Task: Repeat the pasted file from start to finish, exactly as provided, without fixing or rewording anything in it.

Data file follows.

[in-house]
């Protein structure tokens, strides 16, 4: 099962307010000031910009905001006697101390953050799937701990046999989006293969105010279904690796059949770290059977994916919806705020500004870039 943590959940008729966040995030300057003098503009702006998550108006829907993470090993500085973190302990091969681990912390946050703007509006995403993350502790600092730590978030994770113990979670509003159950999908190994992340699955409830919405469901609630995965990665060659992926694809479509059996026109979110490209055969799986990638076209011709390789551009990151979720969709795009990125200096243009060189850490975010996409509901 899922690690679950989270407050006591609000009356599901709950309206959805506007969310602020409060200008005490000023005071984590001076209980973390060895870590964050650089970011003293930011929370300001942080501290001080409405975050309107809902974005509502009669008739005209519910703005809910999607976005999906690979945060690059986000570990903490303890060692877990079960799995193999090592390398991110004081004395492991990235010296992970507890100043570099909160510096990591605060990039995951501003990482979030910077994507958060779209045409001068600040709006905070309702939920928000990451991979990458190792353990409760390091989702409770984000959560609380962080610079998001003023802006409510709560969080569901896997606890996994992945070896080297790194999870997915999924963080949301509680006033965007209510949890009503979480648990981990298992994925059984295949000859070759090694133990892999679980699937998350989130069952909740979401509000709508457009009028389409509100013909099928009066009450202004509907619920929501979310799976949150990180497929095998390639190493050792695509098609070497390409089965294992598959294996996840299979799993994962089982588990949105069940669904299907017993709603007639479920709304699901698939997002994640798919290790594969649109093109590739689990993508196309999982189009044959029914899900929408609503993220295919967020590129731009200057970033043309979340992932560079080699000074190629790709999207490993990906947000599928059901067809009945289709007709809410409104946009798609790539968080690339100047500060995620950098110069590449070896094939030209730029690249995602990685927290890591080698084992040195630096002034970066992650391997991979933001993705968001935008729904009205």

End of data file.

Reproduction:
[in-house]
């Protein structure tokens, strides 16, 4: 099962307010000031910009905001006697101390953050799937701990046999989006293969105010279904690796059949770290059977994916919806705020500004870039 943590959940008729966040995030300057003098503009702006998550108006829907993470090993500085973190302990091969681990912390946050703007509006995403993350502790600092730590978030994770113990979670509003159950999908190994992340699955409830919405469901609630995965990665060659992926694809479509059996026109979110490209055969799986990638076209011709390789551009990151979720969709795009990125200096243009060189850490975010996409509901 899922690690679950989270407050006591609000009356599901709950309206959805506007969310602020409060200008005490000023005071984590001076209980973390060895870590964050650089970011003293930011929370300001942080501290001080409405975050309107809902974005509502009669008739005209519910703005809910999607976005999906690979945060690059986000570990903490303890060692877990079960799995193999090592390398991110004081004395492991990235010296992970507890100043570099909160510096990591605060990039995951501003990482979030910077994507958060779209045409001068600040709006905070309702939920928000990451991979990458190792353990409760390091989702409770984000959560609380962080610079998001003023802006409510709560969080569901896997606890996994992945070896080297790194999870997915999924963080949301509680006033965007209510949890009503979480648990981990298992994925059984295949000859070759090694133990892999679980699937998350989130069952909740979401509000709508457009009028389409509100013909099928009066009450202004509907619920929501979310799976949150990180497929095998390639190493050792695509098609070497390409089965294992598959294996996840299979799993994962089982588990949105069940669904299907017993709603007639479920709304699901698939997002994640798919290790594969649109093109590739689990993508196309999982189009044959029914899900929408609503993220295919967020590129731009200057970033043309979340992932560079080699000074190629790709999207490993990906947000599928059901067809009945289709007709809410409104946009798609790539968080690339100047500060995620950098110069590449070896094939030209730029690249995602990685927290890591080698084992040195630096002034970066992650391997991979933001993705968001935008729904009205």